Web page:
Dogs may be man’s best friend, but cats reign as the most popular pet in Canada.
“I always considered myself a dog person,” says Audrey Green, 61. “However, I work full-time and there was no way I could take care of one. Then I saw Ruby and I instantly fell in love.”
Green adopted Ruby as a kitten from a cat rescue organization last year. “From the moment I saw her, it was love at first sight,” she says. “I never had a cat of my own before, but now I can’t imagine life without her.”
When Green walks in the door, Ruby is there to greet her and make her laugh. “She has her own mat in the kitchen where I keep her food bowl,” she says. “One day, we were both eating and suddenly she dragged the entire mat closer to my chair so we could eat side by side! People don’t realize just how wonderful cats are or what good company they can be.”
Green has trained Ruby to give kisses, especially when she wants to eat. “She taps me on the face. It’s so sweet,” she says. “I have three grown children and two grandchildren, but Ruby is my fur-baby.”
Jerry Solomon, 72, and his wife Gloria have been providing a home for elderly and infirm cats since they both retired. “Cats are such beautiful creatures,” he says. “We adopt the ones that have been living out their years in a cage.”
There’s no shortage of cats who need a home, something the couple realized they could easily provide. “They fit in well with our lifestyle,” he says. “We don’t have to walk them, and if we’re gone for a few hours, we know they’re fine at home. When we return, there’s all these lovely little faces waiting for us.”
The couple now has four cats, ranging from ages six to 16. “Our youngest, Polo, came from our vet’s office,” he says. “His owners wanted to put him down because he had a broken leg, but he was only four. So, we took over and now he’s as good as new.”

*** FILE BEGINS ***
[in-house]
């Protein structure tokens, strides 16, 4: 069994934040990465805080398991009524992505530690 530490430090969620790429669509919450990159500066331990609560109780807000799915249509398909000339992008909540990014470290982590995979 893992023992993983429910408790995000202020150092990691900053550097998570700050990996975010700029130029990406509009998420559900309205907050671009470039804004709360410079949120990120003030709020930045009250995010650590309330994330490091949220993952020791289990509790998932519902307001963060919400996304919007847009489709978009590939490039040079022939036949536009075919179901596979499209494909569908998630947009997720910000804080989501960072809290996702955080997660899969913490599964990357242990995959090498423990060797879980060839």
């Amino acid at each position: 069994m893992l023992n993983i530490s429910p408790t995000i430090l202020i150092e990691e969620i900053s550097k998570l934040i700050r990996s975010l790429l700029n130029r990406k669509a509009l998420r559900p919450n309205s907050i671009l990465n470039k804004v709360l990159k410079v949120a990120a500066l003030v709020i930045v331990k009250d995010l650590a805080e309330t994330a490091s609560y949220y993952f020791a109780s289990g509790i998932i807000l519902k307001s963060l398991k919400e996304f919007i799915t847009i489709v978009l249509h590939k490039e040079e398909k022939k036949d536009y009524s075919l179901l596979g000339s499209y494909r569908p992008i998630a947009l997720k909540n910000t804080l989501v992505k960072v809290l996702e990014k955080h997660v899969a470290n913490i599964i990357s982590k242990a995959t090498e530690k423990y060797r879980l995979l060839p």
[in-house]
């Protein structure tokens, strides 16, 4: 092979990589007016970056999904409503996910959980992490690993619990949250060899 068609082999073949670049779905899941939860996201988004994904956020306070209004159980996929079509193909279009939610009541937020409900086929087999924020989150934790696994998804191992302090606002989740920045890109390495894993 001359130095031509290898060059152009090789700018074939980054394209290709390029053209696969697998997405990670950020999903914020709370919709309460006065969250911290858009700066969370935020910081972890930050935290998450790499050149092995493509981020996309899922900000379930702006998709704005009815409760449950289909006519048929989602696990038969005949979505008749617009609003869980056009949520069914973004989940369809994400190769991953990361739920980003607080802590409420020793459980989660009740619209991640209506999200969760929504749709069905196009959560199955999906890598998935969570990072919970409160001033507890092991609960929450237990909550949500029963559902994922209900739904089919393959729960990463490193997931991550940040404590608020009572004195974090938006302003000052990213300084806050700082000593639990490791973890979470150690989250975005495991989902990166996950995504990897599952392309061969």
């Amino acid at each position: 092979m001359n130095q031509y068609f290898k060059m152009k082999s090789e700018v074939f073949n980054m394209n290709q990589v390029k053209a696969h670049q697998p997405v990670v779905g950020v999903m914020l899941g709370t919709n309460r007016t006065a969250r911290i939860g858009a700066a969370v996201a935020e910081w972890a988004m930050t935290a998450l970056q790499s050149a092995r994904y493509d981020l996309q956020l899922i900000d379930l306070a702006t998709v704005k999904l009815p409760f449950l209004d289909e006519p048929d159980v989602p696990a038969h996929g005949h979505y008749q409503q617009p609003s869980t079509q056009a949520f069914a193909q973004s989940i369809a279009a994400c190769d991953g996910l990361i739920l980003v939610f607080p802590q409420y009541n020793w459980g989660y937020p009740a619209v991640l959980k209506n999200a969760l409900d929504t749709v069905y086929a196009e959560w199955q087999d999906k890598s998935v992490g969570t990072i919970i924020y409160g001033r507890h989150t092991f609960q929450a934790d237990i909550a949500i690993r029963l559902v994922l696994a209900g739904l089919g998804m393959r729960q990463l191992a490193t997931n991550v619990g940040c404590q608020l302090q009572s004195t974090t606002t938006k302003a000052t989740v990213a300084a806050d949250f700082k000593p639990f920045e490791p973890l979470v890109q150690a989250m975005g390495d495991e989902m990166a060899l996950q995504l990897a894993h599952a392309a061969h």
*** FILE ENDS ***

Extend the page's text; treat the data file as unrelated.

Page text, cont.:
Adopting an older animal may involve more health issues, but this isn’t necessarily so, he adds. “We adopted our first senior at age 11 and she lived until 19,” he says. “Senior pets are special. They’re grateful for a warm bed, regular food and someone to care about them. It’s not so different than with people.”
Despite their popularity, cats – both stray pets and feral felines – also make up the largest population of homeless pets in Canada. “Feral cats have reverted to a wild state and can’t get used to human contact,” says animal advocate Lydia Carter.
To address the problem, changes need to be made, starting with spay/neuter laws and prosecuting people who abandon animals – a crime in Canada that is rarely enforced. “Another issue is that many landlords or seniors residences in Quebec don’t allow animals, which can force people to give up their pet,” adds Carter.
Then there’s the mentality that animals are disposable. “Sometimes students adopt a cat to keep them company,” she says. “Then when they go back home, they discard them like they’re a piece of furniture.”
In the community of Côte-St-Luc, the CSL Cats Committee addresses the problem of homeless cats with their Trap, Neuter, Return, Maintain (TNRM) program. “We call the feral population community cats now,” says chair Diane Liebling. “We re-release them with assurance from the resident that they will feed, water and shelter the cat for the rest of its natural life. Some residents have been feeding the same cats for years.”
The committee holds a Food for Felines fundraiser every November to February to collect food and/or funds. They also provide Styrofoam shelters to help the homeless cats survive Quebec winters. “There’s no question that every cat deserves a home,” says Leibling. “But if they can’t have one, they still deserve to be treated with love, care and dignity.”
If you’d like to make a difference in a cat’s life, visit your local shelter.
The CSL Cat Committee can be reached at 514-485-6800 ext. CATS (2287).